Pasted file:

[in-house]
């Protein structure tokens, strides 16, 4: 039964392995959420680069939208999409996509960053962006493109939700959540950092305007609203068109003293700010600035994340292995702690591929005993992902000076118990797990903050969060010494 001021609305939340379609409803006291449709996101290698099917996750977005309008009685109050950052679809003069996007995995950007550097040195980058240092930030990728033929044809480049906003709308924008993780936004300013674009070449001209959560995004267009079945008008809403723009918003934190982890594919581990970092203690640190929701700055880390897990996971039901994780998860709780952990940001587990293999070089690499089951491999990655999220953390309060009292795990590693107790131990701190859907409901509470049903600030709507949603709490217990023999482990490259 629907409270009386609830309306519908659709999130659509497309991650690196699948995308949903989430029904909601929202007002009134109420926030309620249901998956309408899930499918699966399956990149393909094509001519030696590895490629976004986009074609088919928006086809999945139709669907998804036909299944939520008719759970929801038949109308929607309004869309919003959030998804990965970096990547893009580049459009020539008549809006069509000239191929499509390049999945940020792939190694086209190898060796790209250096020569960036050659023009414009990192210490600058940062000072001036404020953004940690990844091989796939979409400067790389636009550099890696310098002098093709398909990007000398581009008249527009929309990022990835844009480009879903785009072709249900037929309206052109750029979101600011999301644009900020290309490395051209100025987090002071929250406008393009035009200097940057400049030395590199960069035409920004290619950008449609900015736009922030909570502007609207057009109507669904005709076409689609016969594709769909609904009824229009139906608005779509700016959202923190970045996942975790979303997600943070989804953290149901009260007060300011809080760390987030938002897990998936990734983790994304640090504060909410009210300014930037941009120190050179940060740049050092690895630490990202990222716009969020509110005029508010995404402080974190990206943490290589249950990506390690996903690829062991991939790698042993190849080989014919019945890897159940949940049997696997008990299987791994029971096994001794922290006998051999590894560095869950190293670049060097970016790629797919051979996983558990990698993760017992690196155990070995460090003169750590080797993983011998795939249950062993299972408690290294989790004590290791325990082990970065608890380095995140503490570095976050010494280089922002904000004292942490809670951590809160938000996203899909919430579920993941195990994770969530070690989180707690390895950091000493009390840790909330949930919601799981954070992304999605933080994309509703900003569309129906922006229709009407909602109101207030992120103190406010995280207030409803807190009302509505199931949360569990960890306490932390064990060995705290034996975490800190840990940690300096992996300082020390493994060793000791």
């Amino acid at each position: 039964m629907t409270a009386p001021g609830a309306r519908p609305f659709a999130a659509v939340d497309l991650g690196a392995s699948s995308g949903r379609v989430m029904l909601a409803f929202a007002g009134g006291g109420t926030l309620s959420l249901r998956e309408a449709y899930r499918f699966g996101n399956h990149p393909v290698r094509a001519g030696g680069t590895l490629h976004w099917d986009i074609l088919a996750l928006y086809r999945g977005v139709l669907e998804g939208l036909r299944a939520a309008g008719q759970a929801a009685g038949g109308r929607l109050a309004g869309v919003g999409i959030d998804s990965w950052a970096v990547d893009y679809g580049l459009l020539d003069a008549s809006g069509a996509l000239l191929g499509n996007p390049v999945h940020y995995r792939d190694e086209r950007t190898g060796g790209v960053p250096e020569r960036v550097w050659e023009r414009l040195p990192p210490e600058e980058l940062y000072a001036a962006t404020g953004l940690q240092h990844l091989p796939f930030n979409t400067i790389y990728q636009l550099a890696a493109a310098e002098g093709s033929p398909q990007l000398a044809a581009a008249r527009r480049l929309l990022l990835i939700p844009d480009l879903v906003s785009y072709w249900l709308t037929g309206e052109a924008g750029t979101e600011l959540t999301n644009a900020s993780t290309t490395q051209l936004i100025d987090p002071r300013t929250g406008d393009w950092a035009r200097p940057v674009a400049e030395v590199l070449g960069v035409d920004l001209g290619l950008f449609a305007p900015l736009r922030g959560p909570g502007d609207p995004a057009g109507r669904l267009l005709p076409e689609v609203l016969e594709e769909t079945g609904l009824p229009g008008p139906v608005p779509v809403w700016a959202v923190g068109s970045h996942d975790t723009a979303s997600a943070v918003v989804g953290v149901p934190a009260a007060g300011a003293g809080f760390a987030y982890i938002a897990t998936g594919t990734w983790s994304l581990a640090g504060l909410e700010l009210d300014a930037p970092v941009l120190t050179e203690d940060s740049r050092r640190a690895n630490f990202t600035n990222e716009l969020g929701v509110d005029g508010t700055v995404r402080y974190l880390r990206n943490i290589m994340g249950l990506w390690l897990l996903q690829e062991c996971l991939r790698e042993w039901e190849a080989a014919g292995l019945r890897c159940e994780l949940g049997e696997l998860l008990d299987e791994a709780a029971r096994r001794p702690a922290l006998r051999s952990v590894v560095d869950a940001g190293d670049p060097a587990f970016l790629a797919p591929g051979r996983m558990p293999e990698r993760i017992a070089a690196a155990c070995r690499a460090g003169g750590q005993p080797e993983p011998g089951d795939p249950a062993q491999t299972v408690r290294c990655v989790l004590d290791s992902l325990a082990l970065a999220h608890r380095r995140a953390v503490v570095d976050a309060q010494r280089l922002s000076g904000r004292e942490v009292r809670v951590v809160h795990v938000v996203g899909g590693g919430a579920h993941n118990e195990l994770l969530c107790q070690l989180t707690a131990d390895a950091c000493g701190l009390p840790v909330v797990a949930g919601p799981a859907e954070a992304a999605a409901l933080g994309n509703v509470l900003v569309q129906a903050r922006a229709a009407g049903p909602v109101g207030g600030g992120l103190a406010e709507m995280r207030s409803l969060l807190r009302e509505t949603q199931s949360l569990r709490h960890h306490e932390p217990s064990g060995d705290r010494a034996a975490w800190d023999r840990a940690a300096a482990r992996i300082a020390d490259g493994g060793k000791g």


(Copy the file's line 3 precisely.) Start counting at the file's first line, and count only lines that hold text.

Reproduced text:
């Amino acid at each position: 039964m629907t409270a009386p001021g609830a309306r519908p609305f659709a999130a659509v939340d497309l991650g690196a392995s699948s995308g949903r379609v989430m029904l909601a409803f929202a007002g009134g006291g109420t926030l309620s959420l249901r998956e309408a449709y899930r499918f699966g996101n399956h990149p393909v290698r094509a001519g030696g680069t590895l490629h976004w099917d986009i074609l088919a996750l928006y086809r999945g977005v139709l669907e998804g939208l036909r299944a939520a309008g008719q759970a929801a009685g038949g109308r929607l109050a309004g869309v919003g999409i959030d998804s990965w950052a970096v990547d893009y679809g580049l459009l020539d003069a008549s809006g069509a996509l000239l191929g499509n996007p390049v999945h940020y995995r792939d190694e086209r950007t190898g060796g790209v960053p250096e020569r960036v550097w050659e023009r414009l040195p990192p210490e600058e980058l940062y000072a001036a962006t404020g953004l940690q240092h990844l091989p796939f930030n979409t400067i790389y990728q636009l550099a890696a493109a310098e002098g093709s033929p398909q990007l000398a044809a581009a008249r527009r480049l929309l990022l990835i939700p844009d480009l879903v906003s785009y072709w249900l709308t037929g309206e052109a924008g750029t979101e600011l959540t999301n644009a900020s993780t290309t490395q051209l936004i100025d987090p002071r300013t929250g406008d393009w950092a035009r200097p940057v674009a400049e030395v590199l070449g960069v035409d920004l001209g290619l950008f449609a305007p900015l736009r922030g959560p909570g502007d609207p995004a057009g109507r669904l267009l005709p076409e689609v609203l016969e594709e769909t079945g609904l009824p229009g008008p139906v608005p779509v809403w700016a959202v923190g068109s970045h996942d975790t723009a979303s997600a943070v918003v989804g953290v149901p934190a009260a007060g300011a003293g809080f760390a987030y982890i938002a897990t998936g594919t990734w983790s994304l581990a640090g504060l909410e700010l009210d300014a930037p970092v941009l120190t050179e203690d940060s740049r050092r640190a690895n630490f990202t600035n990222e716009l969020g929701v509110d005029g508010t700055v995404r402080y974190l880390r990206n943490i290589m994340g249950l990506w390690l897990l996903q690829e062991c996971l991939r790698e042993w039901e190849a080989a014919g292995l019945r890897c159940e994780l949940g049997e696997l998860l008990d299987e791994a709780a029971r096994r001794p702690a922290l006998r051999s952990v590894v560095d869950a940001g190293d670049p060097a587990f970016l790629a797919p591929g051979r996983m558990p293999e990698r993760i017992a070089a690196a155990c070995r690499a460090g003169g750590q005993p080797e993983p011998g089951d795939p249950a062993q491999t299972v408690r290294c990655v989790l004590d290791s992902l325990a082990l970065a999220h608890r380095r995140a953390v503490v570095d976050a309060q010494r280089l922002s000076g904000r004292e942490v009292r809670v951590v809160h795990v938000v996203g899909g590693g919430a579920h993941n118990e195990l994770l969530c107790q070690l989180t707690a131990d390895a950091c000493g701190l009390p840790v909330v797990a949930g919601p799981a859907e954070a992304a999605a409901l933080g994309n509703v509470l900003v569309q129906a903050r922006a229709a009407g049903p909602v109101g207030g600030g992120l103190a406010e709507m995280r207030s409803l969060l807190r009302e509505t949603q199931s949360l569990r709490h960890h306490e932390p217990s064990g060995d705290r010494a034996a975490w800190d023999r840990a940690a300096a482990r992996i300082a020390d490259g493994g060793k000791g």